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The Roar


Socrates and Aristotle debate the Italy game and the Matildas' defence

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21st June, 2019

Aristotle and I were watching the FIFA Women’s World Cup footy the other night and old “Totes” (his philosopher mates call him Totes) bloody nearly choked on his beer when Italy scored that last goal in the last minute of injury time.

“You call that defence?” he bellowed at the television screen.

“A dozen cats in a hessian sack could play better defence than that,” he sprayed, fine particles of Peroni attaching themselves to the television screen.

“Defence isn’t exactly brain surgery. All ya gotta do is practice and execute the Golden Mean.”

“The Golden Mean, Totes,” I responded. “Isn’t that one of your high-folutin’ philosophical principles. What the hell has that got to do with soccer?”

“Everything, Socrates,” he hollered back. “Bloody everything! Soccer isn’t brain surgery. Philosophy isn’t brain surgery. They are both about practicing and executing basic principles. Ignore the basics and you are dead.”

“Alright, mate. I’ll bite. Fill me in. Explain your Golden Mean and how it applies to soccer defence,” I prompted.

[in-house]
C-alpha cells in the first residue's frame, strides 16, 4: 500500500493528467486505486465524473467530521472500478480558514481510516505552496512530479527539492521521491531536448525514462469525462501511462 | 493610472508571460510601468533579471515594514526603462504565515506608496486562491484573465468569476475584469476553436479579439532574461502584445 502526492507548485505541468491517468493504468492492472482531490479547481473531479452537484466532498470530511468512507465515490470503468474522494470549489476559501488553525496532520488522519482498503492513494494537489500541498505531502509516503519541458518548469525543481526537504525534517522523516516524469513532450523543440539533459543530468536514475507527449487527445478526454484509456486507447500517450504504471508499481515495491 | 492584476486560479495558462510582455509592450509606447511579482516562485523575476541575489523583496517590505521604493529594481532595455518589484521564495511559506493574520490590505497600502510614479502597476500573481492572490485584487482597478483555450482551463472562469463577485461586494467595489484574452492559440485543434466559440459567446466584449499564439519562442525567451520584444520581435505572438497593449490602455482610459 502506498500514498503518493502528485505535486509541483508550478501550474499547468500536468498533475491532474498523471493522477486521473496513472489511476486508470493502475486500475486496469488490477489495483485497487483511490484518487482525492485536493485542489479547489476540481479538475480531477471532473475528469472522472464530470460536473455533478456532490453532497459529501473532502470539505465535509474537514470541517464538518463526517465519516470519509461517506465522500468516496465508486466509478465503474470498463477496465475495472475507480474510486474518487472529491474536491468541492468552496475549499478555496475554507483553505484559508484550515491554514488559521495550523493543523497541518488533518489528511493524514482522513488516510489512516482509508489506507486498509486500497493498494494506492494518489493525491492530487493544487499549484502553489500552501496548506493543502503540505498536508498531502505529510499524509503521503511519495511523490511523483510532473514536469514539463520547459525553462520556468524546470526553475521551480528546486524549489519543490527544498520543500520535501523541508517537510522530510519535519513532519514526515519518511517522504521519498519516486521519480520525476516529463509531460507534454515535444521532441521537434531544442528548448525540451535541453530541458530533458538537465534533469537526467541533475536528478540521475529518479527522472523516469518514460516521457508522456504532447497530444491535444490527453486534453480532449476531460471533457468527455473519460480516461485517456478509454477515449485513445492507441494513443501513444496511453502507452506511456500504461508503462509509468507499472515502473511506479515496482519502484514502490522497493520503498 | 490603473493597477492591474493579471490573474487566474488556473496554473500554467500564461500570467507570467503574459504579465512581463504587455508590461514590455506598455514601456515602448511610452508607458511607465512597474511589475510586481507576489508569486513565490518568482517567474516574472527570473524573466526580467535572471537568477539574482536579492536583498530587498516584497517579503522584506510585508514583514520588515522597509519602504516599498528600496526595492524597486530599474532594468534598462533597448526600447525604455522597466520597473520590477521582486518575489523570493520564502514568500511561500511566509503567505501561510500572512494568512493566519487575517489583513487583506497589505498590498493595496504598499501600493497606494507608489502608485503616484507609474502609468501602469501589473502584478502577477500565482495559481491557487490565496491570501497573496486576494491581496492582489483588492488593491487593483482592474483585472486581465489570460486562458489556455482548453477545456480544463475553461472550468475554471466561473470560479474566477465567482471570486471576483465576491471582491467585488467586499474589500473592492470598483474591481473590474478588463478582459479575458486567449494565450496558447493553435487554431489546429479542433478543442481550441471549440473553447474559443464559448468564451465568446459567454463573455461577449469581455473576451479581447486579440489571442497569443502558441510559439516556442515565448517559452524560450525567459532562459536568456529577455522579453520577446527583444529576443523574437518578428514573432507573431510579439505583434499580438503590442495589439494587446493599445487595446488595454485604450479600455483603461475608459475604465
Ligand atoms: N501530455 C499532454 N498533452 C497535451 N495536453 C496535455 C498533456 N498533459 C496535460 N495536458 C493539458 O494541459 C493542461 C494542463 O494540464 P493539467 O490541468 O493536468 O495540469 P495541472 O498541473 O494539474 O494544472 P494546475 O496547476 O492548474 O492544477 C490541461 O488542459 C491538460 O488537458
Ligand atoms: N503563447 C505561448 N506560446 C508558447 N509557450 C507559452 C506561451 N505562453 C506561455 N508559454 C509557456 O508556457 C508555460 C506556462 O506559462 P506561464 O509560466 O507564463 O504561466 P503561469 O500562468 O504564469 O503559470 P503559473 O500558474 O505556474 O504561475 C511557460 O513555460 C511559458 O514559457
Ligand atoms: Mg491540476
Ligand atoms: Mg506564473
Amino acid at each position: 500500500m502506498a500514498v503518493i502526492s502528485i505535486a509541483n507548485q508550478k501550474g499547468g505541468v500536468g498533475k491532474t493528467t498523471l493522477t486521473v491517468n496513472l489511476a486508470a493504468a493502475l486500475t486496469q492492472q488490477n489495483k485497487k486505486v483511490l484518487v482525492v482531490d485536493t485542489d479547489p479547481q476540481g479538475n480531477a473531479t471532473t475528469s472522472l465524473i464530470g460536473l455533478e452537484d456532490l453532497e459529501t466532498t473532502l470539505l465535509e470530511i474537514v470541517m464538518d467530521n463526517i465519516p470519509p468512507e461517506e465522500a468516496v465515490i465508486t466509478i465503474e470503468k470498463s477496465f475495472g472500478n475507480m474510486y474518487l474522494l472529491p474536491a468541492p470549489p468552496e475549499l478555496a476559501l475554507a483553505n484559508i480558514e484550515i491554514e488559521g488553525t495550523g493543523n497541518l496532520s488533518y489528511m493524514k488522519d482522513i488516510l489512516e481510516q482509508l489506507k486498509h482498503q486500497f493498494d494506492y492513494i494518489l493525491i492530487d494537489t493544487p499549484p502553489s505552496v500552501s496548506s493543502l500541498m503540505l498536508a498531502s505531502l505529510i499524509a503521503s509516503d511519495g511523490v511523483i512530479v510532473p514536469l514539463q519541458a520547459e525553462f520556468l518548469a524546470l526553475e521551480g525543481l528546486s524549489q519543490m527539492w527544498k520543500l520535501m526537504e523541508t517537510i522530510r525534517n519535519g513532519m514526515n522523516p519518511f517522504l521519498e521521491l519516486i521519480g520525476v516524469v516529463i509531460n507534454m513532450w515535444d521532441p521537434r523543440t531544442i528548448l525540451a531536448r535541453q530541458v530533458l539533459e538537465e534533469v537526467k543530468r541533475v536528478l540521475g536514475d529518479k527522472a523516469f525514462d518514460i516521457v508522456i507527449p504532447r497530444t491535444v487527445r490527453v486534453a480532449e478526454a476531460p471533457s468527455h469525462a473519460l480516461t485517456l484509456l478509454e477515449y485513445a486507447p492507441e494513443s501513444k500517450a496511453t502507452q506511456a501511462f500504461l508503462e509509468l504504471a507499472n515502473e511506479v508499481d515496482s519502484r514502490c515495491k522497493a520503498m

“Okay, Socrates. It goes like this. Every desirable virtue lies somewhere on a continuum between undesirable and ineffective extremes. Courage is a desirable virtue, right?”

“Yeah… I’ll buy that.”


“Well would you describe a single Athenian soldier, armed with nothing more than his toothbrush, who attacked a hundred Spartans, armed to the teeth, as a brave man?”

“Nah. I’d call him an idiot. Those Spartans are big, ugly, mean bastards!”

“Precisely! And what about a dozen or so warriors who turned and ran for their lives when confronted by a very angry possum. Are they courageous?”

“Of course not. Lily-livered poltroons, more likely. So, what’s the point?”

“The point is that the virtue of courage lies somewhere between the excessive position of being foolhardy and the deficient position of being cowardly. That is the Golden Mean. Every virtue lies somewhere between an undesirable excessive or undesirable deficient position. Strength is an important virtue, right?”

“Sure. In sport… or war… or work… strength is very important. It’s a critical virtue.”

“What happens if an individual trains and exercises too much?”

“They get injuries, illnesses, worn out, reduced immune system, aches and pains?”


“Correct. And what if they focus too little on exercise?”

“I get it. Overweight. Unfit. Weak.”

“So, strength is a virtue that lies between the extremes of excessive exercise and inadequate exercise. Like I said, it’s not brain surgery.”

“Fine. All of this makes sense. But how does it apply to soccer defence?”

“The Golden Mean applies to everything, Socrates, my old friend! Tell me, what do you see as being the primary concerns of a soccer player who is defending her or his goal?”

“Two things, I guess. Well, maybe three, I would say. The two primary ones are the ball and the opponents we are meant to be marking. We need to know where the ball is, and we need to know where the attacking players are. Of course, the goal itself is a consideration. We need to be aware of where the ball is and where the attacking players are in relation to the goal itself.”

“Excellent, Socrates! Precisely! The Ball. The attackers. The goal.”